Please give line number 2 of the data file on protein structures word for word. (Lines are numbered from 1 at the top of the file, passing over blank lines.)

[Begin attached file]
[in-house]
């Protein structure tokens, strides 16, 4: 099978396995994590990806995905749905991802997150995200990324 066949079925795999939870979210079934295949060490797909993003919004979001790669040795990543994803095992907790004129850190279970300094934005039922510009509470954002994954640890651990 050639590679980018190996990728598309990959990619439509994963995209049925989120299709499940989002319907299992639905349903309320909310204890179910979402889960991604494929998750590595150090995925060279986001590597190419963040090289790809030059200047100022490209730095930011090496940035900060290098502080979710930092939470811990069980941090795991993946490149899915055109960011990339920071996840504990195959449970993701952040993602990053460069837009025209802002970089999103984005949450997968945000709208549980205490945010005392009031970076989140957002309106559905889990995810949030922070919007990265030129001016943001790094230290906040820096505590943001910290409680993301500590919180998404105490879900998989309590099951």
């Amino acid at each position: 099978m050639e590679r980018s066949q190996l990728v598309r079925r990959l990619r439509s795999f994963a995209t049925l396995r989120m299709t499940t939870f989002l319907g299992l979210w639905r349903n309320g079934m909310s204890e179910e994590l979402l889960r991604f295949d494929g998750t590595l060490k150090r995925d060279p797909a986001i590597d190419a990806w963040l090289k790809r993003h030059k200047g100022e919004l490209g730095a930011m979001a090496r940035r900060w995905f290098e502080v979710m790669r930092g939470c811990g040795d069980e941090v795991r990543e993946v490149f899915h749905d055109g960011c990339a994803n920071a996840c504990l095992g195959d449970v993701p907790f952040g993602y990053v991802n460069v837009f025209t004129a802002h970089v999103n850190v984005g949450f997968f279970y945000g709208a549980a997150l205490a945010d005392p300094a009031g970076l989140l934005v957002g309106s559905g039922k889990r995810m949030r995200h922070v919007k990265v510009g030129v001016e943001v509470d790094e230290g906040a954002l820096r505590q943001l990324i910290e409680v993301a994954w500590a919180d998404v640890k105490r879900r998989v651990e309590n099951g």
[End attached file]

């Protein structure tokens, strides 16, 4: 099978396995994590990806995905749905991802997150995200990324 066949079925795999939870979210079934295949060490797909993003919004979001790669040795990543994803095992907790004129850190279970300094934005039922510009509470954002994954640890651990 050639590679980018190996990728598309990959990619439509994963995209049925989120299709499940989002319907299992639905349903309320909310204890179910979402889960991604494929998750590595150090995925060279986001590597190419963040090289790809030059200047100022490209730095930011090496940035900060290098502080979710930092939470811990069980941090795991993946490149899915055109960011990339920071996840504990195959449970993701952040993602990053460069837009025209802002970089999103984005949450997968945000709208549980205490945010005392009031970076989140957002309106559905889990995810949030922070919007990265030129001016943001790094230290906040820096505590943001910290409680993301500590919180998404105490879900998989309590099951």